These ten creative writing activities have enough variety for everyone. I use creative writing exercises to encourage young writers and have fun.
I use creative writing exercises throughout the school year with survey classes, and I sprinkle these activities during a creative writing class. You can check out my bundle, but you can create variations of these with your own inspiration.
However you incorporate these, you and your students will have great discussions and final products.
Overview of Creative Writing Activities
As I look at the standards and consider the needs of students, I want all my young writers to feel inspired and confident in their abilities to create, to entertain, to participate to the tapestry of social storytelling.
No matter how you adjust these activities, you and your students will have fun with them.
Students read tips from experts for basic life experiences. They have knowledge too! Shopping for a prom dress? Lifting weights for football? Interviewing for a job for the first time? Applying for college?
Students have a unique perspective to help others. Don’t make this paper is a “normal” step-by-step directions. Students will share their experiences and build confidence as writers. Capitalize on students’ experiences with this paper.
Alternative Point of View
You have seen this activity with various twists in teacher groups and on social media. Overall, students add “googly eyes” which is ALSO what most people call the activity. Students will adhere googly eyes (often on sale around Halloween) to an inanimate object and make the object into a person. Students adhere the eyes to smashed milk bottles, doors, and skeletons. They then create a character, write a poem, or any other fun activity.
I have students share the lesson that the object has learned. A marker among many other markers learns that it must take turns. I
Reviewing products has become a genre on its own! Students will find a goofy product, write reviews for it, and write questions and answers for the product.
Provide students with a list of options for a character to have. Instead of seeing this activity as a “checklist,” encourage students to see the options as a brainstorming for a bigger character sketch.
I have used this activity at various times for fleshing out characters in a narrative. However, I often use this sheet as a one or two day writing assignment for students to create a character. As we close, students read their character sketch, and their peers draw and explain the character. The writer receives immediate feedback concerning the accuracy of the portrayal.
Who wants to write about food? I have used food poetry in two ways! Students can write a poem about food, or you can randomly assign food for students to examine and then write about. Bringing in the food helps and makes for a fun class period.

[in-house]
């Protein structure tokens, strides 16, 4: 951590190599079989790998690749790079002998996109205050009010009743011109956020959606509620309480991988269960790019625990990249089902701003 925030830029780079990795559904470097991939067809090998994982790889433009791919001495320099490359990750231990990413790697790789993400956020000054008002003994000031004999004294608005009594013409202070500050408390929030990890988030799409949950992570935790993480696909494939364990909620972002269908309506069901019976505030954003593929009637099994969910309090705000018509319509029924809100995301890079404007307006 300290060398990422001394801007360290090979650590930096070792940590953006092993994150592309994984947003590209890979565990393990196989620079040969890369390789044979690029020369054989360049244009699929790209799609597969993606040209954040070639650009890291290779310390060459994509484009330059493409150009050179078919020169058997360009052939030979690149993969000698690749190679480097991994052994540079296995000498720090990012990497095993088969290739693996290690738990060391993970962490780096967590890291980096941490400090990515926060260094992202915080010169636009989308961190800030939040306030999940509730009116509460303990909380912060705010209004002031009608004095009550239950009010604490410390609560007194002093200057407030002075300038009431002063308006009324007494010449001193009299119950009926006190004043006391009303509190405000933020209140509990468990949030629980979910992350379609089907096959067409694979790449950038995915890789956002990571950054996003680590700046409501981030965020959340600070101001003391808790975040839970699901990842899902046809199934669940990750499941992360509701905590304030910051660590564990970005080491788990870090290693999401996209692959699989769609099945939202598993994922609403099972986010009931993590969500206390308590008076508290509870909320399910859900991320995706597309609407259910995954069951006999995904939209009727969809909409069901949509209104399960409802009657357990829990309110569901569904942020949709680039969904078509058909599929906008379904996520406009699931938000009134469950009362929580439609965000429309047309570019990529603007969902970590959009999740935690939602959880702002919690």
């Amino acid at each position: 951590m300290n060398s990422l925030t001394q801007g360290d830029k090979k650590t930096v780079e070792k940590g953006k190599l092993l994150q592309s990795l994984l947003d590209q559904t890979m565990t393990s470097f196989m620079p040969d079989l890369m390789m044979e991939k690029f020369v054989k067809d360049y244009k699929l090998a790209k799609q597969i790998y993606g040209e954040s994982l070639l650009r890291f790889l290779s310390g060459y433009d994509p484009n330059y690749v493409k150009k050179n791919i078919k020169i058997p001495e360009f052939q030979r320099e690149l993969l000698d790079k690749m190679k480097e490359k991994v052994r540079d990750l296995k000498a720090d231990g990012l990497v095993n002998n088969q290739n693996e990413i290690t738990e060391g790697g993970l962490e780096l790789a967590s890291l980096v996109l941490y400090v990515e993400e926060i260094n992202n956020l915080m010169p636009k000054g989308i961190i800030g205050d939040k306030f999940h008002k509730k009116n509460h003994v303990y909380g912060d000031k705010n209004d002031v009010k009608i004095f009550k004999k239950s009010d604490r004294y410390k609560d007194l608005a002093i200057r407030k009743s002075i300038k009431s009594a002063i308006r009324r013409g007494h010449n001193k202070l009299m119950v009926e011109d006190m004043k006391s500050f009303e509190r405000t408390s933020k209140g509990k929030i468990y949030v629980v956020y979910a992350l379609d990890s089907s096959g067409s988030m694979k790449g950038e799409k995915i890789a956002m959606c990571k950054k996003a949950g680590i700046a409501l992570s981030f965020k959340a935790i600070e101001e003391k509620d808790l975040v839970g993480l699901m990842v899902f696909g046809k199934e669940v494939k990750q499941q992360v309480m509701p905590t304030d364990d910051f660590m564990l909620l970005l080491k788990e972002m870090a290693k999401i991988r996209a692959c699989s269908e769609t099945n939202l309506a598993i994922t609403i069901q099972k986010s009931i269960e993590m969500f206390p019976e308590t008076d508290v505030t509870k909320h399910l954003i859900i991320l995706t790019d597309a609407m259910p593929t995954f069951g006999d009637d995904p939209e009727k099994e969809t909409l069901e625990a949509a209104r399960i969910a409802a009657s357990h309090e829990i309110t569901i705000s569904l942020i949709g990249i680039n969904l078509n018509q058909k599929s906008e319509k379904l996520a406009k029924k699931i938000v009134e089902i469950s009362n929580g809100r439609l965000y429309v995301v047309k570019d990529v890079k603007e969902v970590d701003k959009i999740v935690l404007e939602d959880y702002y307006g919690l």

This activity is perfect for focusing on figurative language, describing texture and taste, and thinking.
A pencil? A phone? Simple?—Nope! Students will examine an object and write about that object as they explain the object to an audience unfamiliar with the object.
Real authors query their work with a letter. This assignment will work with any other activity as students will explain why the work should be published.
The query letter is the perfect reflection piece. You can ask students to write a query letter about any assignment.
A super short story is not easy to create even though students might think that it is.
Flash fiction is short, but students must ensure that all components of a story are present. This activity is perfect for working on editing and revising because every word must count in flash fiction.
Plus, punctuation matters a great deal in flash fiction, so you can hit language standards too.
Writing a children’s book is incredibly flexible because you can determine the length and the requirements (pictures, format). Students also understand the depth of children’s books by analyzing one.
You can grab inexpensive paper books at a dollar store, or students can create digital books.
Writing a profile is a difficult practice, and I often save this activity until the end of the semester. The process requires several stages, and writers must consider their subject from a unique angle. After students have worked with me for a few weeks, they understand the depth required in designing a profile. Students will practice interviewing and research skills while learning about a person. A profile requires that writers take an “approach” in telling their subject’s story. Students enjoy this creative nonfiction activity!
Actually, students enjoy all creative writing exercises because they can showcase their interesting beliefs and understandings of the world. They are flexible for grade and ability levels, so you can use them at various times.
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